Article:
Orbiter Apollo 11 Tutorial

Orbiter Apollo 11 Tutorial
Orbiter Apollo 11 Tutorial
By now, there are several tutorials available on how to successfully fly an Apollo moon
mission using Orbiter and NASSP. However, none of them specifically addresses some of the
problems I had to deal with when I first tried to get to the moon, so I decided to write my own
one. Since it is the most famous mission probably most aspiring astronauts want to fly, I
chose Apollo 11 to depict here, but you should be able to use the contents of this tutorial for
all Apollo missions. In the table at the end you find the important statistics for all Apollo
missions (if you need more, take a look into “Apollo by the numbers” at NASA’s web page http://history.nasa.gov/SP-4029/Apollo_00a_Cover.htm).
This tutorial requires basic Orbiter skills (basic orbital physics, reading and using the standard
MFDs, etc.). So if you don’t know what a periapsis or inclination is, please go back to the
Orbiter manual.
I used the following files, all downloadable for free:
Orbiter 031217 + Earth hires textures + Moon hires textures
(the base package now also contains Duncan Sharpe’s TransX MFD which is frequently used
throughout this tutorial)
OrbiterSound 2.5
NASSP 5 + fixes
(also contains the Cape Canaveral scenery of the Apollo days like in the screenshot below)
NASSP Enhancement Pack V1.0
(also contains the Lunar Landing MFD and sceneries for all the Apollo landing sites on the
I recommend you to use the quicksave feature (Ctrl-S) intensely throughout your mission –
you can’t hit that key often enough. The current version of Orbiter not only supports one
quicksave scenario but keeps them all, and if you, with the words of Al Shepard, “fuck up” or
just experience a PC crash, you will be able to restore any situation in your recent mission.
1. Launch and Earth Orbit
Let’s start with a quote by Bryan Adams: “... it was the summer of ’69 ...”. Launch the
scenario “AS-506_Apollo 11 Launch” in the “NASSP_5” subfolder. You will be strapped in
the capsule of your Apollo spaceship, right on top of the Saturn V rocket. By the way, during
this mission you will be Neil Armstrong, Buzz Aldrin and Michael Collins in one person ☺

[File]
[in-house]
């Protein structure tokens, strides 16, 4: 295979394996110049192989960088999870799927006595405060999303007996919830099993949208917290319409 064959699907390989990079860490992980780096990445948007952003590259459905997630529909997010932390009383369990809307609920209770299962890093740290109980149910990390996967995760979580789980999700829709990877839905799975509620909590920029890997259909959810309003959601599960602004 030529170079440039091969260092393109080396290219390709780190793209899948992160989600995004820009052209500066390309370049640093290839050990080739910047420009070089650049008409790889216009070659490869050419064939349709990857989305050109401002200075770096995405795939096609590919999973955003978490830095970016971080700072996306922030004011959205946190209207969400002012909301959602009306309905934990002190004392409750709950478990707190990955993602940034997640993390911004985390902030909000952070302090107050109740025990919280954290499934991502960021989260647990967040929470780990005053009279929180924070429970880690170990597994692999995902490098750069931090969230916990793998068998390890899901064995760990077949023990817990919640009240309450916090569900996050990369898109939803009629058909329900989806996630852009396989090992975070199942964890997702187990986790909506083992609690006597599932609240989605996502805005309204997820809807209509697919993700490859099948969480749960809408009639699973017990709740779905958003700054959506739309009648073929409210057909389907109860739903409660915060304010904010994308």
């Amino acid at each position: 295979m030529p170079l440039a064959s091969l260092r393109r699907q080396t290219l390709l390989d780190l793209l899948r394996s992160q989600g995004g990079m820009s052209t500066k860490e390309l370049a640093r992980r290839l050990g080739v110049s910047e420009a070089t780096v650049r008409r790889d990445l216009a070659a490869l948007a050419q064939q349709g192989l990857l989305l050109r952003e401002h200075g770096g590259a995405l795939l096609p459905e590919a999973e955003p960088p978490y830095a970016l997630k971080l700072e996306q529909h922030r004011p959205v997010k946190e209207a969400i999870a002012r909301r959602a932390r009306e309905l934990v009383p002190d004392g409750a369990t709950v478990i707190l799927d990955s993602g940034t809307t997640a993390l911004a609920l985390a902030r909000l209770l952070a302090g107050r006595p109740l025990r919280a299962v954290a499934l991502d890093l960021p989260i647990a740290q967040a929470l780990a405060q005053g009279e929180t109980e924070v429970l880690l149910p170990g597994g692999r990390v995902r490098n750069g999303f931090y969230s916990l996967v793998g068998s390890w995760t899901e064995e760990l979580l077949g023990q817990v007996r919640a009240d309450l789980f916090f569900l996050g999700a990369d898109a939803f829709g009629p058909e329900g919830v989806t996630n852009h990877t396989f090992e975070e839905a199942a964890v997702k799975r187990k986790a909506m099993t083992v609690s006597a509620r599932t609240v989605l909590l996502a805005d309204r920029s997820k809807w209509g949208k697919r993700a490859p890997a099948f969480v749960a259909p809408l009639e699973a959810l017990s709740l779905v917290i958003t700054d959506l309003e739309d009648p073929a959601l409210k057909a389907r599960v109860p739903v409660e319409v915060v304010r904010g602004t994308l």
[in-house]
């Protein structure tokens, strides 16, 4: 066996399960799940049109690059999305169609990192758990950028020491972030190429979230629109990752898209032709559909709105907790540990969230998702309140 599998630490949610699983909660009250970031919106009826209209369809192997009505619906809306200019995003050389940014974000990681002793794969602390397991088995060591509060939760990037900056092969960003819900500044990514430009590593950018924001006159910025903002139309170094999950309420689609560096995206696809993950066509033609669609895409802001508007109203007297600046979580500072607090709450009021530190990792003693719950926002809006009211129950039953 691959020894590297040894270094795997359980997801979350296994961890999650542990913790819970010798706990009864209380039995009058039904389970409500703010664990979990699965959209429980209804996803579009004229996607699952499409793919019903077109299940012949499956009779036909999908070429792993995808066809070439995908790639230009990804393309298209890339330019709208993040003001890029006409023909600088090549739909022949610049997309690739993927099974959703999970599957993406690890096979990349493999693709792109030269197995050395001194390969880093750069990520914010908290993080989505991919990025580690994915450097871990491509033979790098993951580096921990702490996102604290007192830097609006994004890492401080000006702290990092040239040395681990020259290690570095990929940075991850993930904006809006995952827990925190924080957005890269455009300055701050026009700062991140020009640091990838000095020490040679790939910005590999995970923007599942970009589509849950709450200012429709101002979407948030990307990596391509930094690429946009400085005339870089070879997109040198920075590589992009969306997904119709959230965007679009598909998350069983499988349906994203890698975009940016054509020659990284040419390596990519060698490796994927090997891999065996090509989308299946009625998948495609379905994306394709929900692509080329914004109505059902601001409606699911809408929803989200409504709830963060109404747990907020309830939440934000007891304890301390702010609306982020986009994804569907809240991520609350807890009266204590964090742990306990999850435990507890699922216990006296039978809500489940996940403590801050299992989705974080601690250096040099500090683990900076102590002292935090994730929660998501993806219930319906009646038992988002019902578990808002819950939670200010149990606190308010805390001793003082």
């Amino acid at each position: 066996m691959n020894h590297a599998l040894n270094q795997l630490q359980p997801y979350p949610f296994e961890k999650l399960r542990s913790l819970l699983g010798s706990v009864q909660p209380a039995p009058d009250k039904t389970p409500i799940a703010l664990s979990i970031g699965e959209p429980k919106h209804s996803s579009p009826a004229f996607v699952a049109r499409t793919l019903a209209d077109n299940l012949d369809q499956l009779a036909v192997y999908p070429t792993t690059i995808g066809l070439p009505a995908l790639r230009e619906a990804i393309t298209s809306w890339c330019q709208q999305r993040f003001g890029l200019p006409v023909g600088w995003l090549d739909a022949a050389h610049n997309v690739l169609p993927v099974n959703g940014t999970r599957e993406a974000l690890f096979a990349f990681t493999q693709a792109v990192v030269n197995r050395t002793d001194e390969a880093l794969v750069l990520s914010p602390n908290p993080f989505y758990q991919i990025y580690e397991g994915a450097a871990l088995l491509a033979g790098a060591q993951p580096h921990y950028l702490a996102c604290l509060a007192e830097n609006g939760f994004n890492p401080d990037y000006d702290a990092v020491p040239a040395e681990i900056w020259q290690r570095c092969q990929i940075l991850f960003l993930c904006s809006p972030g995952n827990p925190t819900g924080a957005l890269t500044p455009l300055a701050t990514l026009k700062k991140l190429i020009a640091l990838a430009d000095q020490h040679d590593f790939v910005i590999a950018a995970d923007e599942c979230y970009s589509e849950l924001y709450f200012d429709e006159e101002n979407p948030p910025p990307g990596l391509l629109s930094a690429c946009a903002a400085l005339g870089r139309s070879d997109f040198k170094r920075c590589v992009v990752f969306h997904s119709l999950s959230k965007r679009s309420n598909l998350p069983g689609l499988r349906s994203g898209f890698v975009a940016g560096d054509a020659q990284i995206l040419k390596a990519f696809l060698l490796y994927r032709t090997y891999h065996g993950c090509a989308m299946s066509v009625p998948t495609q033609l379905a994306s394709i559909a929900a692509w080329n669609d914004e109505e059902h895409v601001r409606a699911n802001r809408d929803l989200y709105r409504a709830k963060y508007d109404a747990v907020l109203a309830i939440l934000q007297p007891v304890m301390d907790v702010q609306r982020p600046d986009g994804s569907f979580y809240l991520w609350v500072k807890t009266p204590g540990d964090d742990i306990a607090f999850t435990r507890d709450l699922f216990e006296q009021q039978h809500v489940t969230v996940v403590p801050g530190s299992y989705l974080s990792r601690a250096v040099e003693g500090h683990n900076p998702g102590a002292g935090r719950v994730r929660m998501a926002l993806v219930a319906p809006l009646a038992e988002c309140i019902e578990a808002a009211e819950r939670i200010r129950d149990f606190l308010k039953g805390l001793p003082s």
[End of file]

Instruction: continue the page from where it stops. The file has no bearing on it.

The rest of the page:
To make some definitions clear, “CM” (command module) refers to the capsule alone, the
part that parachutes into the ocean at the end of the mission. “SM” (service module) is the part
attached to the CM during most part of the flight which contains the big SPS (service
propulsion system) engine used for manoevres throughout the mission. CM and SM together
are referred to as the CSM (and they will be together until moments before reentry into earth’s
atmosphere). The LM (lunar module) is the famous four-legged moon lander now still hidden
below the CSM inside the S4B stage. The S4B is the third stage of the Saturn V and the only
stage that will make it into earth orbit and, when being restarted, shoot the CSM and LM on
their way to the moon.
Since the scenerio has the AGC (Apollo Guidance Computer) already configured correctly for
the mission, we don’t need to change anything (however, if you like you may run through the
startup and check procedure in the “Flying a Saturn V” tutorial (flyingsaturnv.pdf) that comes
with the NASSP package). Fast-forward to the launch time using sim rate 100, it will
automatically reset to 1 just before the final countdown (Joey Tempest Mode – tadadaaaadaaa
... ☺). The launch time is July 16, 1969, 13:32:00 GMT, or MJD 40418.5639. All times in this
tutorial are given either as “mission time” (use the timer on the NASSP panel, which you can
bring up with F8 by the way) or as MJD (especially the times you need for manoevres with
the TransX MFD). Just sit back and relax during the ascent (if you like to, watch the G meter
and imagine the force pushing you into your seat). In the real mission, the first stage was
separated at 000:02:41 (which NASSP hits quite right) and the second stage at 000:09:08
(here NASSP is usually a bit late). The S4B stage entered orbit at 000:11:49 (here we are a bit
early). If you crash down in the Atlantic instead, please check you have enabled “Limited
Fuel” in the launchpad dialog – unlimited fuel seems nice, but keeps the Saturn V from
staging since that first stage never runs out of fuel. And we don’t want to cheat either. Check
your orbit in the orbit MFD (Shift-O) – it should be almost circular with PeD and ApD about
6.550M to 6.560M (since earth’s radius is 6.370M, this will be 180 to 190 km altitude),
inclination a bit over 9° (by the way, this is not the same way of measuring the inclination as
in the NASA “Apollo by the numbers” document).
Please note that for some seconds after engine cutoff, the S4B will continue to fire the ullage
thrusters until their fuel is depleted. Enjoy your one and a half earth orbit, but please use 100